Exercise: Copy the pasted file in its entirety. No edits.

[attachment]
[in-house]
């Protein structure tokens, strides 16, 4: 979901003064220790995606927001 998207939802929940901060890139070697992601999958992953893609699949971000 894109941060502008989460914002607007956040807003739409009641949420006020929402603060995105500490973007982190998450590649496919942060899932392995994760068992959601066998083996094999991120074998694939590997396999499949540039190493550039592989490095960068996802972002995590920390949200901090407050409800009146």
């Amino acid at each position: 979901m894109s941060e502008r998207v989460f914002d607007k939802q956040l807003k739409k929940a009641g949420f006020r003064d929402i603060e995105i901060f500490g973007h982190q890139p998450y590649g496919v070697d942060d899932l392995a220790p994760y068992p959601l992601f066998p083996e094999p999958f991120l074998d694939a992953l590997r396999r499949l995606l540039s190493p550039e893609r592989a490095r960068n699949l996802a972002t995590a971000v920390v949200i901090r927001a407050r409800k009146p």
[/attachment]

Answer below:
[in-house]
């Protein structure tokens, strides 16, 4: 979901003064220790995606927001 998207939802929940901060890139070697992601999958992953893609699949971000 894109941060502008989460914002607007956040807003739409009641949420006020929402603060995105500490973007982190998450590649496919942060899932392995994760068992959601066998083996094999991120074998694939590997396999499949540039190493550039592989490095960068996802972002995590920390949200901090407050409800009146």
């Amino acid at each position: 979901m894109s941060e502008r998207v989460f914002d607007k939802q956040l807003k739409k929940a009641g949420f006020r003064d929402i603060e995105i901060f500490g973007h982190q890139p998450y590649g496919v070697d942060d899932l392995a220790p994760y068992p959601l992601f066998p083996e094999p999958f991120l074998d694939a992953l590997r396999r499949l995606l540039s190493p550039e893609r592989a490095r960068n699949l996802a972002t995590a971000v920390v949200i901090r927001a407050r409800k009146p």